Painting The Sistine Chapel By Michelangelo Religion Essay
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Published: Mon, 5 Dec 2016
Michelangelo painted the Sistine chapel between 1508 and 1512. Later a student of his, Giorgio Vasari, writes that when the work was thrown open the whole world came running to see what Michelangelo had done and certainly it was such as to make everyone speechless with astonishment”(Gillgren,(2001). The Sistine chapel is profoundly Christocentric. It was not made as a form of intellect but as a form of worship. It is not an argument or an Iconic display, although both of these are present in the painting. The critical examination of the chapel at times loses the simplicity that this is just great art (Dixon, (1988).
The focus of Michelangelo’s art was man, which on the surface seems to confirm Burckhardt’s analysis of the Renaissance. Neo-Platonism, however, provided a framework for reconciling secularism with Christianity. The Neo-platonist’s interest in man stemmed from his belief that man was that element which tied the universe together. His interest in beauty, as reflected in Michelangelo’s preoccupation with the nude, arose from his identification of beauty with the highest good. Far from being worldly in content, the Neo-Platonist argued that the body was the dungeon of the soul; Michelangelo’s contorted figures symbolize the struggle of the soul to free itself from matter and achieve a vision of God (Robb, N. (1935).
In his book Painting of the High Renaissance in Rome and Florence, S J Freedberg made an effort to define the art of Michelangelo in relation to Neo-Platonism. It is said that can the art of Michelangelo in the Sistine chapel be reduced to concepts like Neo-Platonist or Christian. An iconological understanding must acknowledge both, and also recognize that with the human form is not made from tradition and a lot is Michelangelo’s own interest in Classical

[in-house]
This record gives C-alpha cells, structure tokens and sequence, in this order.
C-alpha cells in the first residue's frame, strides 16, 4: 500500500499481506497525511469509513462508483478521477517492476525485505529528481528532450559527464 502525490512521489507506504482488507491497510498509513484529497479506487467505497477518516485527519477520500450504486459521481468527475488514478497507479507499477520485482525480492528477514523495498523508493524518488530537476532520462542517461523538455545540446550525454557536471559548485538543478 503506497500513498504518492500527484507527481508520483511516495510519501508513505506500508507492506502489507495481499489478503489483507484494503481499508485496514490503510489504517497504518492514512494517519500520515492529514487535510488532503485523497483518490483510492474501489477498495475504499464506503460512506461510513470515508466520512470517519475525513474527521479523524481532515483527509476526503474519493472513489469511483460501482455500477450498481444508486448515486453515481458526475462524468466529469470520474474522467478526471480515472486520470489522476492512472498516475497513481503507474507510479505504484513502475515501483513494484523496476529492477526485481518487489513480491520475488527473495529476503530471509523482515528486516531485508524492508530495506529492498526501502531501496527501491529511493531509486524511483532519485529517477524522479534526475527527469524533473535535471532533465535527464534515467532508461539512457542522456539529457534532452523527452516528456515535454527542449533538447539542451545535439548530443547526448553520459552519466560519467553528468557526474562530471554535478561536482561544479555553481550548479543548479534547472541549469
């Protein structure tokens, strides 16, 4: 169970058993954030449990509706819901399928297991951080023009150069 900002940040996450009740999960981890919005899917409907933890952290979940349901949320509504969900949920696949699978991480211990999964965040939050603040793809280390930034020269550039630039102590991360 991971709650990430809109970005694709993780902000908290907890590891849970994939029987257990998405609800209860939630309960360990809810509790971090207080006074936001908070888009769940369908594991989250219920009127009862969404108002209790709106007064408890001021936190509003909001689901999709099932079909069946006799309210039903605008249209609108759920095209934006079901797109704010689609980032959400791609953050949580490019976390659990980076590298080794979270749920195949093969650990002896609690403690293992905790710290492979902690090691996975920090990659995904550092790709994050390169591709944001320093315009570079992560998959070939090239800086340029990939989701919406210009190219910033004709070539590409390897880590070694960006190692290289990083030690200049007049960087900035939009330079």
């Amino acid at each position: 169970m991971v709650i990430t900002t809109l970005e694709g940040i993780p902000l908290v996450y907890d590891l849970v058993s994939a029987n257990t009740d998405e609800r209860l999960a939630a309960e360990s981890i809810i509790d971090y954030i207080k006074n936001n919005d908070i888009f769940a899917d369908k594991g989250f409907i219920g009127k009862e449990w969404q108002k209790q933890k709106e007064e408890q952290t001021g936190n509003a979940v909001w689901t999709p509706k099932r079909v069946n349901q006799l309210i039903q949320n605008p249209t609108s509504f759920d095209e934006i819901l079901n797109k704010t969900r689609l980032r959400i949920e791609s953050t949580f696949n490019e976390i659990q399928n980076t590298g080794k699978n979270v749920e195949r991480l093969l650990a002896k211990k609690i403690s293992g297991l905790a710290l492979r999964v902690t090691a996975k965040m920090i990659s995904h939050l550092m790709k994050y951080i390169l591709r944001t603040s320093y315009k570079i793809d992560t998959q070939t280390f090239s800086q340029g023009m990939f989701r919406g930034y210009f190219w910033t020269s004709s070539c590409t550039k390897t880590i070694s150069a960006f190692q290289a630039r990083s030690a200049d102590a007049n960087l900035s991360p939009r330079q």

sculpture and to the very particular culture of humanist Italy at the beginning of the Sixteenth century.
Upon entering the chapel, one can see historical scenes close to the entrance. These sides are filled with figures, while the scenes close to the altar only show a few figures. The Prophets and the Sibyls by the entrance are smaller than the ones by the altar. Even as the architecture is expanding, the first Prophets and Sibyls are seated steadily on their thrones. The latter ones further in almost seem to be gliding down the wall toward the floor (Gilgren, (2001). There are two competing explanations for this. One thought is formalistic and the other one iconological. Then there is a third, a quite uncomplicated explanation has really not been given its due consideration: The crescendo makes it possible for the spectator entering the chapel through the old entrance (not the present one, where most people enter today) to see the whole work in just one gaze. The figures close by are smaller and the scenes more crowded, the ones further away are larger and more sculptural-and can therefore be seen all the way from the entrance. While taking in this view is easy to understand the crescendo as a means toward making the work available to the spectator. It is a way to communicate (Gilgren, (2001).